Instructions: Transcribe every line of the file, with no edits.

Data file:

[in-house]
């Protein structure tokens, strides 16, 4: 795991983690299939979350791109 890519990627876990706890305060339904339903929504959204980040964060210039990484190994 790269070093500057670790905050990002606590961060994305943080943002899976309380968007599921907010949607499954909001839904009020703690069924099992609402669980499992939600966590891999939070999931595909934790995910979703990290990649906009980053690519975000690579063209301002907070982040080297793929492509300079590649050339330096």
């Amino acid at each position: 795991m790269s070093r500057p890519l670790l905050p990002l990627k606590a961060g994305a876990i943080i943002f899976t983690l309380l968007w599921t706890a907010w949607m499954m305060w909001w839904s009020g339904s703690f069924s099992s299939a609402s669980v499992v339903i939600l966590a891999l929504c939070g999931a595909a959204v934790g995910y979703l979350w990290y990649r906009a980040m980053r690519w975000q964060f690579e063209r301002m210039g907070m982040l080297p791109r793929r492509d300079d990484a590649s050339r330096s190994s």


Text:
[in-house]
């Protein structure tokens, strides 16, 4: 795991983690299939979350791109 890519990627876990706890305060339904339903929504959204980040964060210039990484190994 790269070093500057670790905050990002606590961060994305943080943002899976309380968007599921907010949607499954909001839904009020703690069924099992609402669980499992939600966590891999939070999931595909934790995910979703990290990649906009980053690519975000690579063209301002907070982040080297793929492509300079590649050339330096």
């Amino acid at each position: 795991m790269s070093r500057p890519l670790l905050p990002l990627k606590a961060g994305a876990i943080i943002f899976t983690l309380l968007w599921t706890a907010w949607m499954m305060w909001w839904s009020g339904s703690f069924s099992s299939a609402s669980v499992v339903i939600l966590a891999l929504c939070g999931a595909a959204v934790g995910y979703l979350w990290y990649r906009a980040m980053r690519w975000q964060f690579e063209r301002m210039g907070m982040l080297p791109r793929r492509d300079d990484a590649s050339r330096s190994s």